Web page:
work with animals encompasses techniques that I have learned from
training as an Osteopath, but also courses undertaken in other
manual therapies, i.e, McTimoney-Corley Spinal Therapy, Massage
Therapy, Equine Touch and Canine Hydrotherapy - course
animals suffer from back and musculoskeletal problems, like people
do. For instance, although we ride horses and they are capable
of supporting our bodyweight, they weren't designed to be ridden.
As a result of domestication they have many unnatural external
influences to deal with. Examples that can lead to problems are
- an unbalanced rider, ill-fitting saddlery, injury through trauma,
stress and over-exertion in competition, digestive upset, joint
problems, bad shoeing and dentistry. The wearing of head collars
can often cause neck injuries, especially if the head collar doesn't
break (nylon) in a panic situation.
more commonly affected by musculoskeletal problems are performance
dogs taking part in agility tests, and/or racing or country sports.
Neck problems often occur as a result of collars becoming caught
or through intense pulling on the lead. If your dog is over-weight
and unfit, he is also more likely to suffer from back problems,
as his lack of muscle tone and skeletal frame will have the extra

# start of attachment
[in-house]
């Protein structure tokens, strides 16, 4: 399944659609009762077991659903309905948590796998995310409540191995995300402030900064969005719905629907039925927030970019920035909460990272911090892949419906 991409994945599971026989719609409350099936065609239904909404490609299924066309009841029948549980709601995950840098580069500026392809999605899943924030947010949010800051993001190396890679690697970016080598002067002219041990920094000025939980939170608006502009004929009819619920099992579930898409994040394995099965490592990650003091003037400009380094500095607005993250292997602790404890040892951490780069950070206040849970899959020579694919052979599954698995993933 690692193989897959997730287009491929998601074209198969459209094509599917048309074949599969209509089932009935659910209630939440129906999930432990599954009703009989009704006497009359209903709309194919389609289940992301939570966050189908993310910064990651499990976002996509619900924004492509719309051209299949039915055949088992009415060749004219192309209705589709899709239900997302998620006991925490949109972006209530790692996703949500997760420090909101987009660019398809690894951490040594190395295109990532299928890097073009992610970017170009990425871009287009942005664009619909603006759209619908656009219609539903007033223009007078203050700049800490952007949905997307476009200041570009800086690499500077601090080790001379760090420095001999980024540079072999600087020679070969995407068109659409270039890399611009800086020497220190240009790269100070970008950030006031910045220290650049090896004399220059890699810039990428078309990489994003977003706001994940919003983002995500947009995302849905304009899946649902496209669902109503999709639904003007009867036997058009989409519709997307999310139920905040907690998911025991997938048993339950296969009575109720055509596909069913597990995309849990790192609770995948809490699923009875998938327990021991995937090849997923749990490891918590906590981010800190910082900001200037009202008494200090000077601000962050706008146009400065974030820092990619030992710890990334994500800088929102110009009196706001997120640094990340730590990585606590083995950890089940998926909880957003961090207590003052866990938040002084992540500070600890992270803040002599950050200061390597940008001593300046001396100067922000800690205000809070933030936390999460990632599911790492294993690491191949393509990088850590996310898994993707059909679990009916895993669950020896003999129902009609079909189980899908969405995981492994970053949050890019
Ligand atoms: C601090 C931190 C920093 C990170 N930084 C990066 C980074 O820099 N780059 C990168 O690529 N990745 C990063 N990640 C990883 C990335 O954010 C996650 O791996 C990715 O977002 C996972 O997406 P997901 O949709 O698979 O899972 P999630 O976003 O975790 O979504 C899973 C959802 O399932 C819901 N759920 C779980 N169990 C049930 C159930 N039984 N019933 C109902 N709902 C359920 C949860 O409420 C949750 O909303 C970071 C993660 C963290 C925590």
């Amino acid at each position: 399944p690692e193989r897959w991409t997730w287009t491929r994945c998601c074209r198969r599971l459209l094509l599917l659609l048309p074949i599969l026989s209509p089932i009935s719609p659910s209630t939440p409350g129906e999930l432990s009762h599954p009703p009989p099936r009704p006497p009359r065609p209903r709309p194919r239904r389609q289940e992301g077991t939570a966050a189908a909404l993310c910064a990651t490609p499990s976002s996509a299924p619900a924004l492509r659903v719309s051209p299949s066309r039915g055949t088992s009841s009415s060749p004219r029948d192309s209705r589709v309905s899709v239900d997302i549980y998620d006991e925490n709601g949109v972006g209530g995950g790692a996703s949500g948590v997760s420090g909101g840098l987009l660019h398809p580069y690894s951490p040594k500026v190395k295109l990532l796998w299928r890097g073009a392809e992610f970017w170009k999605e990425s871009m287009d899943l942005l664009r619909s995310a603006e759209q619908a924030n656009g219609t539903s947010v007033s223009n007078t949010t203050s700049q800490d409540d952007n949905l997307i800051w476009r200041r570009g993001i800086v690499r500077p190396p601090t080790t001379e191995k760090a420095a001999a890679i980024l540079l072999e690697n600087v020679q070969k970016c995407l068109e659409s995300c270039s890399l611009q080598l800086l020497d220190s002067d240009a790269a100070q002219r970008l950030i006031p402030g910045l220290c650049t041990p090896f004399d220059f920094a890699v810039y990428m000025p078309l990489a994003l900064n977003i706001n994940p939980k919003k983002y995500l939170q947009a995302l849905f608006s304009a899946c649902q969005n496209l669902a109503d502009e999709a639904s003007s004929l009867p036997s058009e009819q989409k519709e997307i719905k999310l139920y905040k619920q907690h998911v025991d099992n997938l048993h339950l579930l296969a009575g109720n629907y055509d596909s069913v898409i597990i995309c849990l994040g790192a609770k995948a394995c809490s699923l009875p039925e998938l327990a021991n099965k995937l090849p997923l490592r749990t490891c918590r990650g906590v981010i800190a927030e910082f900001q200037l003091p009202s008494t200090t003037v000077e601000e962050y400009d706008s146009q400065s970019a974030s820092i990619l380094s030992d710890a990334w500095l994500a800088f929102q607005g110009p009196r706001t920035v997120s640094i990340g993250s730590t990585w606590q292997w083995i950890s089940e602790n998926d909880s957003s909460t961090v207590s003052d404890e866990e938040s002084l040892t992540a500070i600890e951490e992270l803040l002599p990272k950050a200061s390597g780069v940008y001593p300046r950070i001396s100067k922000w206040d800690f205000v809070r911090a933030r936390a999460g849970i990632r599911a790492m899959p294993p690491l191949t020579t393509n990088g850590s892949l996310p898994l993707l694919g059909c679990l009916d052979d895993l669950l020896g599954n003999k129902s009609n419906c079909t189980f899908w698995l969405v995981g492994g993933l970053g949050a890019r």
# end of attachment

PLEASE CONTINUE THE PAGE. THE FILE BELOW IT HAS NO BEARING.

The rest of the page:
burden of weight to carry. Older dogs commonly suffer from arthritis
leading to gait abnormalities and eventually a bad back.
characteristics of musculoskeletal problems in animals are provided
fast and flat over fences, or uncharacteristically starting
to work on the bit, or on a circle and/or hollowing the
or inability to strike off on the correct leading leg
impulsion from behind, sometimes dragging the toes.
change in behaviour e.g., bucking, rearing, kicking or
reluctance or sensitivity to being saddled/groomed and
not standing still whilst being mounted.
signs of depression and a general overall reduction in
sided stiffness/tail carried to one side.
stride or rhythm.
for Horse and Rider Leaflet
most owners tend to contact me when their animal has a problem,
I would like to stress that Osteopathy is a very good preventative
treatment if carried out on a regular basis. Therefore, I recommend
that your horse's back is checked at least twice yearly to prevent
build up of any muscle tension/soreness. Horses and dogs involved
in competition may require more regular sessions.
will be asked concerning your animal's state of health, any
previous medical treatment, any concerns you have and what type
of exercise and diet they receive.
horse/dog will be examined in a similar way to people, through
observation, movement and touch to identify any areas of restriction,
weakness, tightness or sensitivity.
may occasionally be assessed whilst ridden and it is also useful
if the saddle is available to check for any possible problems.
an assessment is made, any problem areas will be discussed prior
treatment advice is usually given in the form of useful loosening
or strengthening exercises. It is recommended that your animal
be rested for a couple of days, and then gradually brought back
into work. Horses can still be turned out, and dogs walked in
a controlled environment.